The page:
Saturday, February 28, 2009
Love is a dangerous game. It's a nerve-wracking, devastating affair full of desperation, anger, regret, and a pain so indescribable that all the music in the world has never captured it all. At least, that's what love represents when you lose it. Breakups and unrequited love generally result in a sort of emotional fallout, the kind that leads a man to spill his secrets to the barkeep before drunkenly singing "their song" to a room full of increasingly uncomfortable patrons. The reminiscing doesn't come until later.
Joel Barish hasn't reached that stage yet. At the start of the film he's dealing with a nasty break-up with Clementine (Kate Winslet), a free spirit who conflicted greatly with his own withdrawn persona. Jim Carrey takes all that manic energy he usually forces upon the audience and buries it under layers of nervousness and an empathic sense of shame. Already reeling from the end of their relationship, Joel gets another sock in the gut when he learns that Clementine went to the experimental medical firm Lacuna, Inc., which specializes in memory deletion and reconstruction, to erase the relationship from her mind.
Dejected and enraged, Joel rushes in and demands that Dr. Mierzwiak (Tom Wilkinson) perform the same procedure on him. That'll show her. Even though Lacuna is inundated for the Valentine's Day season, the doctor pencils him in and tells our hapless protagonist to go home and collect anything with a sentimental attachment to Clementine. He returns to the office, sits in a special chair, and Mierzwiak's assistants, Patrick and Stan (Elijah Wood and Mark Ruffalo), get to work.
And that's where any possibility of describing the plot in words ends. Director Michel Gondry has always been someone fascinated with the wavy line between dreams and reality, but that was before he partnered with modern legend Charlie Kaufman. Kaufman too deals with the bizarre and fascinating line between dreams and awareness, and the two prove to be a formidable team. The result is a film that continuously pulls the rug out from under you just as you managed to get back up after the last time.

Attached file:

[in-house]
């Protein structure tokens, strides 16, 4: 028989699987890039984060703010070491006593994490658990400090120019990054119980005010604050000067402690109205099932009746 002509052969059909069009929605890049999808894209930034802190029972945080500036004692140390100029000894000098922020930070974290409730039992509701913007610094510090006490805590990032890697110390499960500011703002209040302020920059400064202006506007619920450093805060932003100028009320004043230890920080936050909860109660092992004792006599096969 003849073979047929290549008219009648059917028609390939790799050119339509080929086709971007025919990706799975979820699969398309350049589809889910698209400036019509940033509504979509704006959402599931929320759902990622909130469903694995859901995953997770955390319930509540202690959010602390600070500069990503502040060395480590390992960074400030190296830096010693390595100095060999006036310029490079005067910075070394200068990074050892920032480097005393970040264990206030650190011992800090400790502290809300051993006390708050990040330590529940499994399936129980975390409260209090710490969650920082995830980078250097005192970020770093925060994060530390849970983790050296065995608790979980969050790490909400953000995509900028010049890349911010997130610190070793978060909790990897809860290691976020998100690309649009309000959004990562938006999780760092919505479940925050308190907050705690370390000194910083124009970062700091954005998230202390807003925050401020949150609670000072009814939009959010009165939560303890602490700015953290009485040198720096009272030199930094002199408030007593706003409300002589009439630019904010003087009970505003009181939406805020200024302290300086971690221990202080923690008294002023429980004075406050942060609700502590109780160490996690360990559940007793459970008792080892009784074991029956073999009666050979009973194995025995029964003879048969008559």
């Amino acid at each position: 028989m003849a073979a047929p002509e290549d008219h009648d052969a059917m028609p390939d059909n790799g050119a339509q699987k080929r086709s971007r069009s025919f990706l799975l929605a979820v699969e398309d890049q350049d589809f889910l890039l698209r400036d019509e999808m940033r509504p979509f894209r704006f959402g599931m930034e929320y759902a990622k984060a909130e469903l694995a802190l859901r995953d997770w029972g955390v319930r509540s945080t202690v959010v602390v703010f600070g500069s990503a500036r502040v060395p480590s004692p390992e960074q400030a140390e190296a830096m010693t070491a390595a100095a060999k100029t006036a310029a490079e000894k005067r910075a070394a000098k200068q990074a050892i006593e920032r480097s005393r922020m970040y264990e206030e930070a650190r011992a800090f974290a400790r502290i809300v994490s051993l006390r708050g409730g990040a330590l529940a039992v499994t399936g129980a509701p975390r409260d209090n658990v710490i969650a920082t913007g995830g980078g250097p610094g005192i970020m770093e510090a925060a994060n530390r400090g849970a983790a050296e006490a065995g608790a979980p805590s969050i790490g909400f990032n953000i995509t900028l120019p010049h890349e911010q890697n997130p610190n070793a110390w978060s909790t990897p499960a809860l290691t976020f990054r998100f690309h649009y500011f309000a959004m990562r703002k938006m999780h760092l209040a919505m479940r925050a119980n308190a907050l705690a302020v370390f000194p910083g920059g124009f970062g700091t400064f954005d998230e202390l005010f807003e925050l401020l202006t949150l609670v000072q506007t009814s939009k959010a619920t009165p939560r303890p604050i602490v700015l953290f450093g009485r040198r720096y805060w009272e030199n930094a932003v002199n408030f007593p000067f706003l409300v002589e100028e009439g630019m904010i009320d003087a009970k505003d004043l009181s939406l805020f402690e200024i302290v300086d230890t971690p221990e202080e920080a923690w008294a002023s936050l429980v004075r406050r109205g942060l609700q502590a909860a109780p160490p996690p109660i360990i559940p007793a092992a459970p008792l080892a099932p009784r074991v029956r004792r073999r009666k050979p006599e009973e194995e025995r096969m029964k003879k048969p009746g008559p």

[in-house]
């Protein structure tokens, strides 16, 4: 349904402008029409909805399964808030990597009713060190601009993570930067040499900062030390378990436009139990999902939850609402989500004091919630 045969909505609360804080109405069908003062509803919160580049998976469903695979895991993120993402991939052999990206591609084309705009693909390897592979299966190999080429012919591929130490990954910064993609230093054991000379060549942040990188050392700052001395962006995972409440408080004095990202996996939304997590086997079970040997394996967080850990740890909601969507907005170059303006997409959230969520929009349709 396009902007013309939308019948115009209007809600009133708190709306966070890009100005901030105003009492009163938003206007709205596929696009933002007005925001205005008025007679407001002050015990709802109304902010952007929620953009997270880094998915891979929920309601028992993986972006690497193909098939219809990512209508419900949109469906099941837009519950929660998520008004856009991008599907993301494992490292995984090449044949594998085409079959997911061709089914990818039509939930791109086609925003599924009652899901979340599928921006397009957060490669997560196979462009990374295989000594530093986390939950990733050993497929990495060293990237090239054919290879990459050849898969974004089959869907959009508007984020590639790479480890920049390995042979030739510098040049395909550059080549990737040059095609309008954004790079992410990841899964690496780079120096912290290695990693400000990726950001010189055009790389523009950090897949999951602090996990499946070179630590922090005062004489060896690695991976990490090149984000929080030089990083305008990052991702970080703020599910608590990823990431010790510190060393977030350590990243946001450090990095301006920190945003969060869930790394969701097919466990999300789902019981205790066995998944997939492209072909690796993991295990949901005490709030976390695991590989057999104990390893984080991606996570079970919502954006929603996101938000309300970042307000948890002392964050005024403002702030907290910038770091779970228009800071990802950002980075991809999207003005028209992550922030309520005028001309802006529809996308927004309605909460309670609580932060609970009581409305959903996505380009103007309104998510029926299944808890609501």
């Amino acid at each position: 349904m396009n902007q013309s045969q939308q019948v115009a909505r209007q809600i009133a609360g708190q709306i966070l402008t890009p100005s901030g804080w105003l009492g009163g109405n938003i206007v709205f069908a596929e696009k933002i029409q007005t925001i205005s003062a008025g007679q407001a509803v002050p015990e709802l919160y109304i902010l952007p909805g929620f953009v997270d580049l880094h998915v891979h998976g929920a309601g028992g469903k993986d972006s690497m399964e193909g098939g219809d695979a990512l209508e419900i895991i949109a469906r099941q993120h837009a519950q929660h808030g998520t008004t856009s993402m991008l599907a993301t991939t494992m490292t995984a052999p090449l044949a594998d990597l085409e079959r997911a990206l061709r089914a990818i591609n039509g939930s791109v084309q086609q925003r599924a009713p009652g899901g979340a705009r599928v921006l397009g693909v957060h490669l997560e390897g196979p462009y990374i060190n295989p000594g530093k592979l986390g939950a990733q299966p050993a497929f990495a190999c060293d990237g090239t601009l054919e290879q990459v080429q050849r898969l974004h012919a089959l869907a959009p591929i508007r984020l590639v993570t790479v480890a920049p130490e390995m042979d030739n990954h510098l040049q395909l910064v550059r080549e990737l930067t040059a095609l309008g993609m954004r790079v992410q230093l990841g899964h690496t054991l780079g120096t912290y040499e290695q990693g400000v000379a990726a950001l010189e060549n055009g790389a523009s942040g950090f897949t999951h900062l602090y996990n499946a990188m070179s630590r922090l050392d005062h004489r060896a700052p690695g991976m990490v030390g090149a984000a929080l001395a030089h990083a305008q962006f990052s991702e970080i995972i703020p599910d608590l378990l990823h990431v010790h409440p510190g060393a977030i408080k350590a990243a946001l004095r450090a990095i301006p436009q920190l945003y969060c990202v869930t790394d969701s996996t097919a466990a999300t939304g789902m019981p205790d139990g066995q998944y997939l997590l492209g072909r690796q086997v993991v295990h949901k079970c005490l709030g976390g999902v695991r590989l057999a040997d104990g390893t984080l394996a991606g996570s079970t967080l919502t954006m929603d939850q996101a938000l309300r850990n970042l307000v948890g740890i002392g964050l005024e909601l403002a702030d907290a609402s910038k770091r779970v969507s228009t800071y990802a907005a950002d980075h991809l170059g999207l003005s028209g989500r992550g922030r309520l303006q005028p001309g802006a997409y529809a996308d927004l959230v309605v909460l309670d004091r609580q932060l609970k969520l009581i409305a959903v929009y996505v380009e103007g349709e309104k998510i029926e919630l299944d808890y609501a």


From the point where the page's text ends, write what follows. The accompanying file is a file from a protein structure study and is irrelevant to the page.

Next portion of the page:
As the process erases Joel's memories, we see his dream personification wander through each memory, constantly upended as the world literally crumbles around him. As the process whisks him into each subsequent scenario Joel finds himself forced to confront the memories he paid to have erased, and he slowly reaches an epiphany: eradicating Clem from his mind will erase the only happiness he ever knew. Eventually he manages to convince the Clementine from his memory of what's going on and the two essentially try to outrun the universe that caves in around them.
Then things just get weird. Joel, in an attempt to "protect" Clem (this is dream Clem, mind you), he runs into older memories, regressing into his childhood while Clementine stares on in bemusement. Editing isn't normally the filmmaking aspect one focuses on with a romantic comedy-drama, but Valdis Oskarsdottir had his work cut out for him when he made a film written by Charlie Kaufman and directed by Michel Gondry. Images jump, buzz, fade and warp like a hyperspeed music video, yet the style never gets in the way of the deep human understanding Kaufman and Gondry convey.
That understanding ultimately is what propels the film from being just an interesting experiment into one of the all-time best romantic films ever made, and certainly one of the ten best of the decade. Joel's not the only one with issues; the real Clementine must deal with the confusion left by suddenly removed memories, while a mysterious subplot involves Lacuna, Inc.'s secretary (Kirsten Dunst). Patrick's got something up his sleeve as well. Each of these stories adds levels of intrigue and depth to a story already overflowing with both, and it ensures that repeat viewings are rewarding.
Eternal Sunshine is one of those films I have trouble writing about, not only because I want everyone to experience it for themselves but because I worry that I'd only get lost in my platitudes. So perfect is every element -- the editing, the direction, the off-the-wall yet piercing script, the acting -- and so expertly and originally are they arranged that it stands on its own island. I can't imagine anyone having the balls to try to duplicate it, because it's so singular any attempt to build on it will immediately be seen as a ripoff. It boasts career-best performances from Carrey and Winslet, and at the very least all the other actors put in excellent work. Kaufman's script might lack the ambition of his later opus Synecdoche, New York and the wit of Adaptation, but he injects such a knowing sadness and hope into the film that he finally proves true the saying so many dismiss as pithy: 'twas better to have loved and lost than never loved at all.